Tourism and climate change – two challenges of the future
Dimitri Zver comes from the University of Western Brittany Brest, France and is here as an exchange scholar working with Triglav National Park (TNP). We asked him a few questions about his collaboration with the park and his views on environment protection and development.
© Romana Purkart
How did you come into contact with TNP?
I'm Slovenian on my father's side and and I contacted the park through my relatives at the University of Ljubljana. I'm taking a master's degree in ecology in France with a focus on biodiversity management, and at TNP I'm cooperating with various services and departments. My main area of interest is fieldwork. My studies focus on bogs and their flora and fauna, especially the bogs on the Pokljuka plateau. I'm also interested in other TNP's projects. I would like to learn more about how TNP operates and all the challenges that the park is currently facing.
© Aleš Zdešar, www.slovenia.info
How does the ecological situation in Triglav National Park compare with other similar areas around the world?
It's hard to say but I think that the environment in Slovenia is generally in a better state of conservation than in other parts of the world, even better than elsewhere in Europe. Slovenia is a small country, but it has a rich and preserved biodiversity. The nature of the national park is well protected and its state of conservation is very high, especially in the core zone. Nevertheless, I've noticed that the park is facing many challenges, first and foremost tourism. The number of visitors is increasing, which is both good and bad. On the one hand, we need to understand that people are seeking peace, quiet and contact with nature, while on the other hand, this is likely to evolve into a major issue.
Do you think we should cap the number of visitors?
Under the TNP Act, the park is open and accessible tom all, which is only right. The park has to be open to the public and accessible without any admission fees to all but we should still work to strike the right balance between visitation and protection. Of course, we will have to find this balance in the future and this will, in my opinion, be one of the park's greatest challenges. Even today, traffic is one of the main problems of the Vršič pass, and also Bohinj. We will need to find a way to regulate traffic. One solution is a stronger public transport system, and some roads might even have to be closed to motorized traffic. Of course, we don’t want things to escalate to the point where we would need to address such a huge issue.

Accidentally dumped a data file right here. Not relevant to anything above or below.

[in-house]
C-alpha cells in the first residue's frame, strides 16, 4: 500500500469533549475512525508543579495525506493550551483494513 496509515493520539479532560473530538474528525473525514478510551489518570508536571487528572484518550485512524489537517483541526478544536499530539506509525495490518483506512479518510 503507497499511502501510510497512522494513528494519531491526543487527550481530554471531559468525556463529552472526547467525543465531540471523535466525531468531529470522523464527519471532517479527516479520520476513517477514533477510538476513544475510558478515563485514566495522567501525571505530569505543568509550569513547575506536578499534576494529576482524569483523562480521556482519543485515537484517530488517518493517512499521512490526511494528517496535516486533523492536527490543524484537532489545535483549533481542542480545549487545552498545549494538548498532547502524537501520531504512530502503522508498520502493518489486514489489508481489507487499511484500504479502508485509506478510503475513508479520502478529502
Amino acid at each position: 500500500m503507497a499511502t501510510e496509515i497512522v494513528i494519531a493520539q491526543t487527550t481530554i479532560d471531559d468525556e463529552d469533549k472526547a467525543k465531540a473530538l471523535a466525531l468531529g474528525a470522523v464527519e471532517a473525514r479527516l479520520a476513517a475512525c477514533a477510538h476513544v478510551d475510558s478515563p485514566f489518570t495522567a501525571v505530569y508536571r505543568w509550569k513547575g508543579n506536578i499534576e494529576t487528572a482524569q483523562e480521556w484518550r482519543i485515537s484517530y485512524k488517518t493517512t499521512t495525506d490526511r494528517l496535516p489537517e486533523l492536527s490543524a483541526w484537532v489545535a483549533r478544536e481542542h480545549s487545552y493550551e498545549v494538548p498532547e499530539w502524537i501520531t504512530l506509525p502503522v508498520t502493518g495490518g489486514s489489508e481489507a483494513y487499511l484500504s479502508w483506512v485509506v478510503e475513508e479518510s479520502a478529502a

© Iztok Medja, www.slovenia.info
I asked that question because I was hoping you would share an outside view …
Yeah, it's going to be hard. The situation on the Vršič pass is already out of hand, or so it seems. I understand that the pass needs to stay open because the road connects the Gorenjska and Primorska regions, but the load is just too much at peak times. I experienced Vršič this summer, during Covid-19, so it hard for me to imagine what it must be like when things are normal. Triglav National Park is split between local communities, the state, tourism and economy, but its primary objective remains nature protection. In France it is similar. Parks are crowded in summer and, apart from that, camping is still allowed everywhere, which makes things even more difficult. In France, like in Slovenia, there are no admission fees for entering national parks. Unlike in the USA or Canada, French parks are accessible to all free of charge. That's the way it should be.
What, apart from traffic, will be our main problem in the next ten years? Climate change?
Yes, definitely. Climate change is already beginning to affect the life in the park, forests in particular. A few decades from now, the impact of climate change on the park will be clearly evident, especially as summer heat and the upcoming changes in the precipitation systems. Only through management of ecological systems we will be able to mitigate the effects of climate change.
© Aleš Zdešar, www.slovenia.info
If we look a few decades into the future, certain areas of southern Europe will be impossible to live in, let alone visit for holidays...
Life will definitely change a lot for the coming generations. We cannot even begin to imagine that. The quality of life in Slovenia is pretty high, as the Alps shelter the country's western half from heat and provide precipitation. You still have plenty of drinking water, abundant vegetation, life is good and nice here, which means you can expect not only increased visitor numbers but also a rise in immigration to Slovenia.
Romana Purkart, Green Coordinator of Bled